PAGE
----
The Clean Growth Strategy, which sets out the next steps to reduce emissions and tackle climate change, does not go far enough, according to the Committee on Climate Change.
Urgent action is needed to flesh out current plans and proposals, and supplement them with additional measures, to meet the UK’s legally-binding carbon targets in the 2020s and 2030s, the Committee on Climate Change says.
The UK has made good progress in reducing its greenhouse gas emissions since the Climate Change Act was passed in 2008, nearly ten years ago. Emissions fell by 42% from 1990 to 2016 – faster than the average rate of reduction in the G7.
The Clean Growth Strategy commits to delivering further action towards meeting the fourth (2023-27) and fifth (2028-32) carbon budgets, on the path to reducing UK emissions by at least 80% in 2050 compared to 1990 levels.
However, significant gaps still remain, according to the Committee. Even if delivered in full, existing and new policies, including those set out in the Clean Growth Strategy, miss the fourth and fifth carbon budgets by around 10-65 MtCO2e – a significant margin.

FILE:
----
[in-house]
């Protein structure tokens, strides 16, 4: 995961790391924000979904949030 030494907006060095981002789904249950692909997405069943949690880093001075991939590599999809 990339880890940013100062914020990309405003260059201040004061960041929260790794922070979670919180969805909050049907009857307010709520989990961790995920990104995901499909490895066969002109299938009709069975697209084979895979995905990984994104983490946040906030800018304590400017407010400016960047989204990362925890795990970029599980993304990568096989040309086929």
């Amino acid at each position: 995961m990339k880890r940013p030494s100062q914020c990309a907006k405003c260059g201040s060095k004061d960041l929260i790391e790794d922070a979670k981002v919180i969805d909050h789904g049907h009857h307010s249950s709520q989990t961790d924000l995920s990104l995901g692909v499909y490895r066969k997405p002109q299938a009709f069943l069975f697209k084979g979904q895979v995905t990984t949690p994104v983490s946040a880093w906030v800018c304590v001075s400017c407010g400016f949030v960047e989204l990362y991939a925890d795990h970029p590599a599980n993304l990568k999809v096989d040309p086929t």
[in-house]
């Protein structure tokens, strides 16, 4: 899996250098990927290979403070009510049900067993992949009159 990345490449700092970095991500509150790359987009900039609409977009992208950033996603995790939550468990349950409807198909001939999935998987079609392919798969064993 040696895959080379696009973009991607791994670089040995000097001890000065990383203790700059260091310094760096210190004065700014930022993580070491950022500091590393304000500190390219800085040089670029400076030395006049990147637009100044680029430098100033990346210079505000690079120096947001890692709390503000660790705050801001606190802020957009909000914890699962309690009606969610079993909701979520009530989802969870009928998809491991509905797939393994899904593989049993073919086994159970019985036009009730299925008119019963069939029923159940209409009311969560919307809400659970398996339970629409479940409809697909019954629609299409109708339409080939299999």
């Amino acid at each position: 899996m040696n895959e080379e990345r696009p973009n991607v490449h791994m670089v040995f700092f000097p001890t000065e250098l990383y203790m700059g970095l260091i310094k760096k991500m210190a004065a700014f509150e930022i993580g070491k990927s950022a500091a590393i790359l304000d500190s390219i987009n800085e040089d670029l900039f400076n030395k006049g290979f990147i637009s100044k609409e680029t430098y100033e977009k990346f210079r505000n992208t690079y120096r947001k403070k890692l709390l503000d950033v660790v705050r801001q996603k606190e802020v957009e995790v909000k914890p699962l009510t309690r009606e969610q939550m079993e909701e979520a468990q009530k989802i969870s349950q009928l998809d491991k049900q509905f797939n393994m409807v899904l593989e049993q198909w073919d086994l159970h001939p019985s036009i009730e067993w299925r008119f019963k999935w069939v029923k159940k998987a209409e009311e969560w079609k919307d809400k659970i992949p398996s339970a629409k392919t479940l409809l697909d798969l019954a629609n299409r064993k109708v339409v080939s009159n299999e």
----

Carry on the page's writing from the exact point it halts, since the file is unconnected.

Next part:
The findings are part of the Committee’s new report, called: An independent assessment of the UK’s Clean Growth Strategy: From ambition to action.
Lord Deben, chairman of the Committee on Climate Change, said: “The Clean Growth Strategy is ambitious in its aims to build a thriving low-carbon Britain, but ambitions alone are not enough. As it stands, the Strategy does not deliver enough action to meet the UK’s emissions targets in the 2020s and 2030s.
“The government’s policies and proposals will need to be firmed up as a matter of urgency – and supplemented with additional measures – if the UK is to deliver on its legal commitments and secure its position as an international climate change leader.”